GD212 Copyright Issues
This week we'll address any remaining questions or issues before
taking an exam about "critical incidents" and case studies.
Bring your book, notes, and any web printouts.
More Critical Incidents
Discuss these Internet scenarios:
1. You’ve enrolled in a costly online course in Web marketing. You’ve also joined Webbies, an email discussion group for information sharing among Web developers. One of your Webbie "pals" is looking for help with collecting consumer demographic information using the Web, so you privately forward him the article that your online course instructor wrote and distributed to her students.
2. You have a Website that provides various services for your marketing research clients. You find an interesting news item in The Wall Street Journal Online and post it on your Website, complete with a credit for the source. It is about 4 paragraphs long, and you copied it without changing anything.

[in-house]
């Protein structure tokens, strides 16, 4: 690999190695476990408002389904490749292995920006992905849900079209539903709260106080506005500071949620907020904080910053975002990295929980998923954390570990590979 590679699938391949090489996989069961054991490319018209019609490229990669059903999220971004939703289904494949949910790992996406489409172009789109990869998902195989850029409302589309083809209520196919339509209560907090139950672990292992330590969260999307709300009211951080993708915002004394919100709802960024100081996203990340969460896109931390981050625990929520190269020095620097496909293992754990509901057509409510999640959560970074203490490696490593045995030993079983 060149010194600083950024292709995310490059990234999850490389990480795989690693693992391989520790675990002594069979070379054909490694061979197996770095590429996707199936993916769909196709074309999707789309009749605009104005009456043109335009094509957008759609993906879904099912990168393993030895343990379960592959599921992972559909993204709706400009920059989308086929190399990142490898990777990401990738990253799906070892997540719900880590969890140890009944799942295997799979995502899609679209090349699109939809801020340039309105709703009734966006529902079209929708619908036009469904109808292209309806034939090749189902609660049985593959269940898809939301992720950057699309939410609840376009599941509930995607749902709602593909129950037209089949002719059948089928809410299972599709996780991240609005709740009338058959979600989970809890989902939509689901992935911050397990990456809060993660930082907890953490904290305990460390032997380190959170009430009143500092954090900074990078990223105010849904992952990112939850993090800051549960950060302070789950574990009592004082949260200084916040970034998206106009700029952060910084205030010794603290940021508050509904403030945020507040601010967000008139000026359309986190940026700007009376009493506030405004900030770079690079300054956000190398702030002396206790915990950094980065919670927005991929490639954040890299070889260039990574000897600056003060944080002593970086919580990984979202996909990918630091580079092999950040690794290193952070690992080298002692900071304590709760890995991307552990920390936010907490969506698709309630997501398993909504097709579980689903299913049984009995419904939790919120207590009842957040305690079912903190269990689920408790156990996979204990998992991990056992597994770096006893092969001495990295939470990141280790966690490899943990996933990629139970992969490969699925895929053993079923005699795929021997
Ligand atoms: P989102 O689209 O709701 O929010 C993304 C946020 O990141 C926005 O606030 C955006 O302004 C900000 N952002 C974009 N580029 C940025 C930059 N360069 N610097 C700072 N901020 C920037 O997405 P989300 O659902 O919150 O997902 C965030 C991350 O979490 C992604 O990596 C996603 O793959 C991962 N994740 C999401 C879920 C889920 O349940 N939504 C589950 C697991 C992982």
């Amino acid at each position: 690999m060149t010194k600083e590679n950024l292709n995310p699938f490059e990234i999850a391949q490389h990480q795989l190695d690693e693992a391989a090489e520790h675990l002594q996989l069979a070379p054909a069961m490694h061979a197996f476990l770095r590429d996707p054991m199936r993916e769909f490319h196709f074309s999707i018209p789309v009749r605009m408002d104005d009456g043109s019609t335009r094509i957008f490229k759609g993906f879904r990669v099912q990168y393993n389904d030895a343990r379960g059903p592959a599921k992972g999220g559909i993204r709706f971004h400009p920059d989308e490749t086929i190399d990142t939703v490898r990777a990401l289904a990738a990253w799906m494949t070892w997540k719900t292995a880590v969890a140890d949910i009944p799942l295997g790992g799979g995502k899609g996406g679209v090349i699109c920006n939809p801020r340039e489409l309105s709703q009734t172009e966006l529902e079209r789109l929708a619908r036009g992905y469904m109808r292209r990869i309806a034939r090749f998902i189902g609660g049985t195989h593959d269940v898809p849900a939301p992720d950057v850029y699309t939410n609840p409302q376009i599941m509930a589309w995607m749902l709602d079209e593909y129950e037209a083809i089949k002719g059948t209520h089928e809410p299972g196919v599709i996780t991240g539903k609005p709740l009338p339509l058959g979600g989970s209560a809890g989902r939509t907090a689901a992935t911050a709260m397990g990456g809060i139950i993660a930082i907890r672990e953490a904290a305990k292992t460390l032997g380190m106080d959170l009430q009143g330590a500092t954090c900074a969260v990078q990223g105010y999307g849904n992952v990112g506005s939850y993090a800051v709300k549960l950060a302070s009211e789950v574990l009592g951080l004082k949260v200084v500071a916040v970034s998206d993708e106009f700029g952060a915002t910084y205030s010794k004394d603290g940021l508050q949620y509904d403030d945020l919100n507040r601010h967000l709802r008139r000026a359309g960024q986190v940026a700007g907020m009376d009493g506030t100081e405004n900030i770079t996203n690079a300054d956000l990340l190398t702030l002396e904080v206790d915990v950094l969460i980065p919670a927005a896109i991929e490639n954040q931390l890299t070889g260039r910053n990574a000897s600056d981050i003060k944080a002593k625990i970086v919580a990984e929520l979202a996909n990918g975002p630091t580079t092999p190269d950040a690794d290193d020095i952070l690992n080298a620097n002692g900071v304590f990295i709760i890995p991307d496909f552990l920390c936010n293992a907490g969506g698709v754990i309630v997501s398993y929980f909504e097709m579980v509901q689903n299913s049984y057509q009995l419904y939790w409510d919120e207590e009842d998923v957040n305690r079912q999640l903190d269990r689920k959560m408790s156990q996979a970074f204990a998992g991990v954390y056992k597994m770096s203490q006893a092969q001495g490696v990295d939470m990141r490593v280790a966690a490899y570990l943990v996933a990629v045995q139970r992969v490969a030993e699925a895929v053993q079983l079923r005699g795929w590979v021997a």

3. You write a humorous guide to getting a job in the "Ad Biz" in LA and post it on your Website, complete with a copyright notice. You post a message to your Advertising Usenet group suggesting that they visit your site. Days later, while Web surfing, you find that someone in a London ad agency has copied your article into his online newsletter, word-for-word, and has substituted his name for yours.
4. You find the article you wrote (above) appearing again, this time in an online magazine for members of a Los Angeles Internet Service Provider. The ISP has politely given credit to the London "author."
BONUS: When have other "technological messengers" been accused of being parties to infringement?
Study (and bring with you) the Moot Cases we've discussed in class. Be prepared to discuss in writing the pertinent issues in the judges' rulings.